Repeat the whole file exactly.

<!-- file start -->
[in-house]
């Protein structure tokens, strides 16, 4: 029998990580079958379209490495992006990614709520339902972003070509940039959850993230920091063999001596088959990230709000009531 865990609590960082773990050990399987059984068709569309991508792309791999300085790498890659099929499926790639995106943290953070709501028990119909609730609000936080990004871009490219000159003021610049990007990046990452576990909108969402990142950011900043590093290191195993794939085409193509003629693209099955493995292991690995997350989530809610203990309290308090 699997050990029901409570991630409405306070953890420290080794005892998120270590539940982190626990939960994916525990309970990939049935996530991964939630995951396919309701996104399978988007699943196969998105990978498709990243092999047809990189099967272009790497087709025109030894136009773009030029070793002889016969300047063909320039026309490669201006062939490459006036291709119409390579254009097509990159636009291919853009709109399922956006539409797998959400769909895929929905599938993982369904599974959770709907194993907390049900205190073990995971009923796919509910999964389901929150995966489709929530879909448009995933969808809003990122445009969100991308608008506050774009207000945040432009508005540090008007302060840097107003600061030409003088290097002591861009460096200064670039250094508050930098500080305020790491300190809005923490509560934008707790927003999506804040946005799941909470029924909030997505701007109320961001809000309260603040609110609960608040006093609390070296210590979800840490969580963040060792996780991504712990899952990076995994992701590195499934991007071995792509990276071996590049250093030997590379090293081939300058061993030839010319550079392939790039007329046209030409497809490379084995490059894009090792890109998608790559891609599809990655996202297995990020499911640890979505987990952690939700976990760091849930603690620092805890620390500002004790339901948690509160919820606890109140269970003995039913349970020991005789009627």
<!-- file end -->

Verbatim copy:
[in-house]
């Protein structure tokens, strides 16, 4: 029998990580079958379209490495992006990614709520339902972003070509940039959850993230920091063999001596088959990230709000009531 865990609590960082773990050990399987059984068709569309991508792309791999300085790498890659099929499926790639995106943290953070709501028990119909609730609000936080990004871009490219000159003021610049990007990046990452576990909108969402990142950011900043590093290191195993794939085409193509003629693209099955493995292991690995997350989530809610203990309290308090 699997050990029901409570991630409405306070953890420290080794005892998120270590539940982190626990939960994916525990309970990939049935996530991964939630995951396919309701996104399978988007699943196969998105990978498709990243092999047809990189099967272009790497087709025109030894136009773009030029070793002889016969300047063909320039026309490669201006062939490459006036291709119409390579254009097509990159636009291919853009709109399922956006539409797998959400769909895929929905599938993982369904599974959770709907194993907390049900205190073990995971009923796919509910999964389901929150995966489709929530879909448009995933969808809003990122445009969100991308608008506050774009207000945040432009508005540090008007302060840097107003600061030409003088290097002591861009460096200064670039250094508050930098500080305020790491300190809005923490509560934008707790927003999506804040946005799941909470029924909030997505701007109320961001809000309260603040609110609960608040006093609390070296210590979800840490969580963040060792996780991504712990899952990076995994992701590195499934991007071995792509990276071996590049250093030997590379090293081939300058061993030839010319550079392939790039007329046209030409497809490379084995490059894009090792890109998608790559891609599809990655996202297995990020499911640890979505987990952690939700976990760091849930603690620092805890620390500002004790339901948690509160919820606890109140269970003995039913349970020991005789009627």